Jeff Ranson – Executive Director, Toronto 2030 District
Continent-wide, an ambitious urban building conservation initiative is seeks to address the environmental impacts of buildings. “2030 Districts” have been established in Seattle, Cleveland, Pittsburgh and Los Angeles, with over twenty other cities in the exploratory phase. Here in Toronto, a team lead by BOMA Toronto, the Ontario Association of Architects and Sustainable Buildings Canada expects to launch the Toronto 2030 District in December 2013. The Toronto 2030 District aims to leverage local programs, district-wide benchmarking and economies of scale to accelerate the pace of innovation in building performance.
First established in Seattle, 2030 Districts are in the leading edge of the national effort to create long-term partnerships, coalitions, and collaboration around achievable and measurable conservation goals. The provides a framework for mobilizing the renovation of hundreds of millions of square feet of existing urban and suburban buildings and infrastructure, the advancement of high performance building management practices, and adoption of new green building design. 2030 Districts are unique private/public partnerships that bring property owners and managers together with local governments, businesses, and community stakeholders to provide a business model for urban sustainability through collaboration, leveraged financing, and shared resources. Together they benchmark, develop and implement creative strategies, best practices and verification methods for measuring progress towards a common goal for the building sector.
The basis for this program is laid out by Architecture 2030 in the 2030 Challenge for Planning. The targets are ambitious, but recent changes to Energy Requirements in the Ontario Building Code, a highly skilled professional class, and huge increase in building management improvements in the commercial sector goes a long way to getting us there. By focusing on these targets within a specified “District” the program benefits from shared resources, and common issues, local design and approaches and services, as well as community cohesiveness to mobilize change.
2030 District Goals:
NEW BUILDINGS, MAJOR RENOVATIONS, AND NEW INFRASTRUCTURE:
EXISTING BUILDINGS AND INFRASTRUCTURE OPERATIONS:
The proposed Toronto 2030 District would make it the largest area to date, with boundaries from Bathurst st. to the Don Valley, and Dupont to Lake Ontario. The market here will make it unique in several other ways. First and foremost, the pace of construction in the downtown area is far greater than what other Districts are seeing as they recover from the slowdown in 2008. Secondly, the commercial sector is very active through programs like BOMA BESt, Race to Reduce and LEED EB: O&M. Whereas other cities have experienced reluctance from local chapters of BOMA, the leadership and momentum established here in Toronto makes them an important and willing partner.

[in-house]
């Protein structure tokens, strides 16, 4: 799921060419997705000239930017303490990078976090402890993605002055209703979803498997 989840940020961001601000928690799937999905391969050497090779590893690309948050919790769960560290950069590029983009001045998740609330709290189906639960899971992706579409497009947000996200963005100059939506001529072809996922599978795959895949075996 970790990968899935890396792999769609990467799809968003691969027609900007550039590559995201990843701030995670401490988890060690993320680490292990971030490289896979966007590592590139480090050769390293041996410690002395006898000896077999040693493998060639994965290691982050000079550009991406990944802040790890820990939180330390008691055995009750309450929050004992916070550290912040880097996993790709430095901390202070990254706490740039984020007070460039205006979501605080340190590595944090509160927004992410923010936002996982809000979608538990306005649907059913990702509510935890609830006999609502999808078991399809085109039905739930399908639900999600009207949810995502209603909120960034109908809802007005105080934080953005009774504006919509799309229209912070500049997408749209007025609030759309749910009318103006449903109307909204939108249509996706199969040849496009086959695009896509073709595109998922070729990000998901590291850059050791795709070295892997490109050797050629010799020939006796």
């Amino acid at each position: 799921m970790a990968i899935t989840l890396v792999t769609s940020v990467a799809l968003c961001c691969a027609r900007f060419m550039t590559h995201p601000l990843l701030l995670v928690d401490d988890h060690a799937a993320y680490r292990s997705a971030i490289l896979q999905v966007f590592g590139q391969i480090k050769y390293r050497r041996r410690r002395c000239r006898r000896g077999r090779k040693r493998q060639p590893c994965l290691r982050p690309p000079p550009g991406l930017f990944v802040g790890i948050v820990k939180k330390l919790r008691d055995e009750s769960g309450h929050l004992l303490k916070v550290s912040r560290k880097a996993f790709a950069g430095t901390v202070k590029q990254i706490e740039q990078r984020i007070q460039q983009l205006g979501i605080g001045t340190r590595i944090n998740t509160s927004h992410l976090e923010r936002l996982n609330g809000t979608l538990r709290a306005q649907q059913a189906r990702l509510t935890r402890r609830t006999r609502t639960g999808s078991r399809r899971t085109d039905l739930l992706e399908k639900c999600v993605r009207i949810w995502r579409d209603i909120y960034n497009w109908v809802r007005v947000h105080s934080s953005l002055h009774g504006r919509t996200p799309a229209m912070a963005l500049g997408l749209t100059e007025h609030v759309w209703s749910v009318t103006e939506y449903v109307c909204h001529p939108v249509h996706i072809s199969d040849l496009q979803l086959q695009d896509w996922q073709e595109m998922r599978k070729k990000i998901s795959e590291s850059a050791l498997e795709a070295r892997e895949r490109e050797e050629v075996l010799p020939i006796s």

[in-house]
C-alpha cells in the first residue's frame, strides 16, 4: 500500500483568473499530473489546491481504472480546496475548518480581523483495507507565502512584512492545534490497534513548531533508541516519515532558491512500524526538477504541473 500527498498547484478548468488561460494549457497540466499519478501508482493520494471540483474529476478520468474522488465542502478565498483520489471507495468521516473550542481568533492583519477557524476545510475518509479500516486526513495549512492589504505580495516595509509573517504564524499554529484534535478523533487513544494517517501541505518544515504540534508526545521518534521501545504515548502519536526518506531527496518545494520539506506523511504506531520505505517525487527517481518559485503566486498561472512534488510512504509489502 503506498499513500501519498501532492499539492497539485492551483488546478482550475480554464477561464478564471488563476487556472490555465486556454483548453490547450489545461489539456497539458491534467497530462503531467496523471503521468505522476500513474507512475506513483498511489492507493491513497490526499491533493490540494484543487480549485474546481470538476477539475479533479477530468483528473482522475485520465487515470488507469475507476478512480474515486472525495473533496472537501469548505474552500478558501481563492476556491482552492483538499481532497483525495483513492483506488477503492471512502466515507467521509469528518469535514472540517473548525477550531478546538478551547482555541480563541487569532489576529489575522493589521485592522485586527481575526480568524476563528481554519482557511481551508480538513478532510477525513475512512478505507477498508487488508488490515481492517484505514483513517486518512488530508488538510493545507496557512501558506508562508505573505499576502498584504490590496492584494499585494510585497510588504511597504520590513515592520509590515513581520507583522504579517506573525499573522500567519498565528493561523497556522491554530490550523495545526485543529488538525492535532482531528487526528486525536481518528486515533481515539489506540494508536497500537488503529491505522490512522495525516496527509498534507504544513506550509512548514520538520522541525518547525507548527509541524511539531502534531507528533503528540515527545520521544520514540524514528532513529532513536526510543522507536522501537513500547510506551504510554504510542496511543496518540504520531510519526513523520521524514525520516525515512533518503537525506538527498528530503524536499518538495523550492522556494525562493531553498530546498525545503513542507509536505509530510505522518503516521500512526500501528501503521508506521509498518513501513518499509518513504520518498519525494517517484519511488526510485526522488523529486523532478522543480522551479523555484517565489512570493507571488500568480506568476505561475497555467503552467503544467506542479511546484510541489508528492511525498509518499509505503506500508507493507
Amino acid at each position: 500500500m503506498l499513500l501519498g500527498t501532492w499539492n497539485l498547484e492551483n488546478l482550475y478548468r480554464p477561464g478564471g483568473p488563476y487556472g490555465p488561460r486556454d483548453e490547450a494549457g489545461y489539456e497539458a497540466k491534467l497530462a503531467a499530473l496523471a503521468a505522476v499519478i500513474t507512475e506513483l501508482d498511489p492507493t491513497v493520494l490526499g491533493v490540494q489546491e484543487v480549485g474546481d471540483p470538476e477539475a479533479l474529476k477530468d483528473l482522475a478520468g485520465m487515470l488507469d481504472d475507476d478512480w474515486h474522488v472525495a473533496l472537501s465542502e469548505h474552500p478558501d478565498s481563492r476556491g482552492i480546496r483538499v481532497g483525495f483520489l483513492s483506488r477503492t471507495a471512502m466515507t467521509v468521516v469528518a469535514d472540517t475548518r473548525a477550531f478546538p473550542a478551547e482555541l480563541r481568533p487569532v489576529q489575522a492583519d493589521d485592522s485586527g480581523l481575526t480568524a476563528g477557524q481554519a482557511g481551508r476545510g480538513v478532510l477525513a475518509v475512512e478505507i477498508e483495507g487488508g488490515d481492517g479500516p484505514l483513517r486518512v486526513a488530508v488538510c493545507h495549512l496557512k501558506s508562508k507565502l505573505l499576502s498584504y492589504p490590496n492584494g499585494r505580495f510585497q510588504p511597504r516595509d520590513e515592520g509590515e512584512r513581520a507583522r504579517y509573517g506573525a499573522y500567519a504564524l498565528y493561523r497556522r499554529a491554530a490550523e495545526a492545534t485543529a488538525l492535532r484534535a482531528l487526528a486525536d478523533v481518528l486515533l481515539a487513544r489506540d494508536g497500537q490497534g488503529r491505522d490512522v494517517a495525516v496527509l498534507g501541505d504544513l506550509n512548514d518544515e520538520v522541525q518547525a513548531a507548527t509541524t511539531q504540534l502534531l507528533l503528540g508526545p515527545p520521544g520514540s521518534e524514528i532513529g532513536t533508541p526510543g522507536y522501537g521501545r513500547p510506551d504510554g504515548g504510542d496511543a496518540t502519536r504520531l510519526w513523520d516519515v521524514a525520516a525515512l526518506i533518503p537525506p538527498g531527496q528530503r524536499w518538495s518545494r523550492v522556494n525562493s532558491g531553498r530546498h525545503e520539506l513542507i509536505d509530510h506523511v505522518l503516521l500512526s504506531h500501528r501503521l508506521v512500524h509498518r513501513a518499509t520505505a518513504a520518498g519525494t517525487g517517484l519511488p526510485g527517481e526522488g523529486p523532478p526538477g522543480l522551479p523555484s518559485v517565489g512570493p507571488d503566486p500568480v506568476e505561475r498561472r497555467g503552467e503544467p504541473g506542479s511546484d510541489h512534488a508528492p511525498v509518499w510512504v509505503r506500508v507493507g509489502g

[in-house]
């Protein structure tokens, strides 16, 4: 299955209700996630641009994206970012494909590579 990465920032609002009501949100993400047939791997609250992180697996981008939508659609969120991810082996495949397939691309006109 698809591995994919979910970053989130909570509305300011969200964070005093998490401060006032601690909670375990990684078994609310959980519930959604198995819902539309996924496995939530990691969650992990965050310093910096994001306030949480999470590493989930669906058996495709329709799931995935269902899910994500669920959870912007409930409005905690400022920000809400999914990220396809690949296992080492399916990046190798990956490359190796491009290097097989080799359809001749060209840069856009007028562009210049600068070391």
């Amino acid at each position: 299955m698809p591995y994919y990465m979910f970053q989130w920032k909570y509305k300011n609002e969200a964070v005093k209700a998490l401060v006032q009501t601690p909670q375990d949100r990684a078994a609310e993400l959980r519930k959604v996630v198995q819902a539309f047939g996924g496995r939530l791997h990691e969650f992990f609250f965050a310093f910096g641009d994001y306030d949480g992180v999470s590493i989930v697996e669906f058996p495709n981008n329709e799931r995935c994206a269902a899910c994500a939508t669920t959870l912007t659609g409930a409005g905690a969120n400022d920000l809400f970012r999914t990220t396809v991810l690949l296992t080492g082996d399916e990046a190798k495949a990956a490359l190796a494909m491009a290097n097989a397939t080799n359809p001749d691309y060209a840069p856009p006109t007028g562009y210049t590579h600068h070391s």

Alongside BOMA, the OAA, who is developing a OAA+2030 Professional Education Series focused on capacity building in the design community and SBC, which has an extensive history of delivering building design and conservation programs alongside utilities such as Enbridge, comprise the founding members. The partners plan to expand on local successes, drive participation in conservation programs and engage building market segments that have been traditionally less active or well served.
One of the most critical activities will be to serve the local conservation market. Toronto has a number of utility programs, NGOs and government agencies working on common issues related to urban sustainability, but coordination between those groups is largely ad hoc. The 2030 District provides an opportunity to convene different groups and market sectors that share the downtown area to discuss opportunities for reaching district-wide targets. That may means making people aware of an existing program and directing more projects their way, or maybe its transferring knowledge from one market segment to another (i.e. BOMA’s commercial building success to condominium managers).
The backbone of the 2030 District is building performance data. The collection of this district-wide data will let building owners benchmark their performance at the local level instead of using National data limited to their own portfolio, or proxy US National data through the EPA’s Target Finder. In addition, this data will help to quantify sector specific impacts and opportunities like never before. Best of all, the work being done to set the baselines for building types and protocols for data collection in Canada will establish a framework through which other Canadian Cities can follow suit.
2030 represents sixteen years or roughly three generations of construction. It also represents a common deadline for greenhouse gas emissions reductions, set by groups around the world. Significant change is needed and possible in that timeframe and a 2030 District can provide the focus and support to get us there.
The 2030 District approach is so strong and unique because it brings people together under a common set of goals, namely, meeting the 2030 Challenge for Planning, issued by Architecture 2030 in 2007. These cities have committed to reducing energy and water consumption as well as GHG emissions from transportation in almost 80 million square feet of building space.- Ed Mazria, Founder, Architecture 2030